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In the history of bonsai, it is noted that the origin of bonsai is found during China's Tang Dynasty (618 - 907 AD).  A picture of bonsai was found on the grave of Lee Hyun Prince Zhang Huai, who was the son of King Tejong.  However, this ancient historical tidbit is an error and is in need of correction. 

During periods of three Korean dynasties, myriad gardens included ponds that were nature-arctically built.

Some examples include:
In classic history books Vol #3 of Back Je Bongi, Vol#26~27  and Samguk Sagi by Busik Kim, it is recorded that during King Munmu Sinra Dynasy (675AD) there were, in the royal palaces, plants flowered between rocks which brides took care of. 

Even further back in history, images of bonsai can be traced back to Koguryeo Period (34BC ~ 926AD), where image of dance grave (ad300 ~ AD500) included bonsai and the images of bonsai were engraved on its headstone.  It is approximated that the graves were created around 300AD - 500AD.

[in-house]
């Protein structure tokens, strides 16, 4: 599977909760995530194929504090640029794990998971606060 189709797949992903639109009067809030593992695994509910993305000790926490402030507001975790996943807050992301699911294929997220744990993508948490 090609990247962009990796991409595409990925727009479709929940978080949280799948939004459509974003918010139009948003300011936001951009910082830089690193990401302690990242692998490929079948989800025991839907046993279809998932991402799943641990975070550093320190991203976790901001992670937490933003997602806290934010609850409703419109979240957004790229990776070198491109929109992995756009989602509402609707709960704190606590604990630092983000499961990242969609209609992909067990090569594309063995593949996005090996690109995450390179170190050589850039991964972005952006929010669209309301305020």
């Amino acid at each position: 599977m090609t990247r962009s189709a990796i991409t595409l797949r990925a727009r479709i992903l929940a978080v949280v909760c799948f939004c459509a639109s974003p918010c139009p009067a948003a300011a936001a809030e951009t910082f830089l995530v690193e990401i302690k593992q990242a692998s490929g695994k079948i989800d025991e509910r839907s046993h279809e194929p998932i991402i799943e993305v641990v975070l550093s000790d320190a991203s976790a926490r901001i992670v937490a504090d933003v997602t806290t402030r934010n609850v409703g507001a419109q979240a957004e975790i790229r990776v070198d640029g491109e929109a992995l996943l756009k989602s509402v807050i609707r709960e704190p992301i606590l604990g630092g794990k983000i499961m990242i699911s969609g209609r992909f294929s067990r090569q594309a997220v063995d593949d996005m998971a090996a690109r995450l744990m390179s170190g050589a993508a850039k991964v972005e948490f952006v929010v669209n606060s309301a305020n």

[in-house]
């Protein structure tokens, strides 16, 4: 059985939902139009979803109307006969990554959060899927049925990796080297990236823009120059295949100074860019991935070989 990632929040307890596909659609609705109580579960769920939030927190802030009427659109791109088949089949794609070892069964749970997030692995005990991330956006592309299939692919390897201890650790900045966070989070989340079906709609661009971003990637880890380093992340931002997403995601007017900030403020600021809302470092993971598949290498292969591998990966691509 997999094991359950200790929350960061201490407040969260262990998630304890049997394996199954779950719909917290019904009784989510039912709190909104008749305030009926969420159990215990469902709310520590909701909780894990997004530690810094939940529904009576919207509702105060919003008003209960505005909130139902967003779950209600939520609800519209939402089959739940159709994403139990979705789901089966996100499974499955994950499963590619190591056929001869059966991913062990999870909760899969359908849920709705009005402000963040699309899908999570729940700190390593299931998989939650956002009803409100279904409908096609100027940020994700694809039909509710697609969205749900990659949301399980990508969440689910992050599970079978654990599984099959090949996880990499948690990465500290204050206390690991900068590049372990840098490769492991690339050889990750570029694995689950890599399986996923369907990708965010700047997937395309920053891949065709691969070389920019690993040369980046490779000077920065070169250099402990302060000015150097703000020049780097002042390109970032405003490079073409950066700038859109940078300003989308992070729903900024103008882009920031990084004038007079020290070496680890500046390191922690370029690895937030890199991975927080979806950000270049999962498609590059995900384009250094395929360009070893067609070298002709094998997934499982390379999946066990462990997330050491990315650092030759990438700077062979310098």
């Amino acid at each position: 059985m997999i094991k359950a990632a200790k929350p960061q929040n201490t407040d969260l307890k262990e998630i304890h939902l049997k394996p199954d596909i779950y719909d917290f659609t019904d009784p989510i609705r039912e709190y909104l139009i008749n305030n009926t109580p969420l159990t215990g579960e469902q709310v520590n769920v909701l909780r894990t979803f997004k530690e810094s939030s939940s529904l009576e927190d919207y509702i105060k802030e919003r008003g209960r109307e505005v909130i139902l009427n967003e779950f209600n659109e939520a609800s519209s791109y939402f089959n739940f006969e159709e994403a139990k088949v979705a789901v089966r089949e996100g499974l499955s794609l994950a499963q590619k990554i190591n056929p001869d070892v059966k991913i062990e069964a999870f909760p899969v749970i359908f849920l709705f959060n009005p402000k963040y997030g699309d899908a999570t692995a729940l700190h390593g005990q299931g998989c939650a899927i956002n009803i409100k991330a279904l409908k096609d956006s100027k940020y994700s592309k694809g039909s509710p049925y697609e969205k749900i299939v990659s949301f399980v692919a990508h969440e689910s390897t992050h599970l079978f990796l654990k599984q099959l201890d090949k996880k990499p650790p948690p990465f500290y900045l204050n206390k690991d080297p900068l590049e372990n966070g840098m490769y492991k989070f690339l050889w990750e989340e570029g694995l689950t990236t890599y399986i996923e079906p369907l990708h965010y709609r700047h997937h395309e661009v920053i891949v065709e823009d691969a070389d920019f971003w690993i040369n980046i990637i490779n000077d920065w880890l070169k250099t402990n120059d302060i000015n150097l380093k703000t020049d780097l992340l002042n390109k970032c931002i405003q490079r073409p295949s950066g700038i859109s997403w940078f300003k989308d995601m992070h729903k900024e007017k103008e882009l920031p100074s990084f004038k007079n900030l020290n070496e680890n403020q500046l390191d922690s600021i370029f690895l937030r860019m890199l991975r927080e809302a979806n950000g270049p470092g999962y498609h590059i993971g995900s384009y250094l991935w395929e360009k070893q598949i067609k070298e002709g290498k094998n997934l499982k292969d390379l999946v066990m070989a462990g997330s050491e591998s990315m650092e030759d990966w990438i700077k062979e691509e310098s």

The grave prints of Dukhung-Ri, which is dated back to Dec. 12th 408AD ( Jin Died at  77 years of age), and of  An-Ak #3 grave, which is dated back to 357AD show the same Buddhist forms of water-lily (lotus) as is shown on dance graves.  This connection shows that the dance grave was during the same period.

These images of bonsai on dance grave of Koguryu Dyansty is at least 200 years prior than the ones found during China's Tang Dynasty (618 - 907 AD).

Due to these evidences, the following excerpt from world's bonsai history stand in need of correction:

"The earliest documented proof of bonsai was discovered in 1972 in the tomb of Prince Zhang Huai, of the Tang Dynasty (618 - 907 A.D.) who died in 706 A.D. Two wall paintings discovered in the tomb show servants carrying plants resembling bonsai. In one of the paintings a servant is seen carrying a miniature landscape and in the other painting a servant is shown carrying a pot containing a tree.”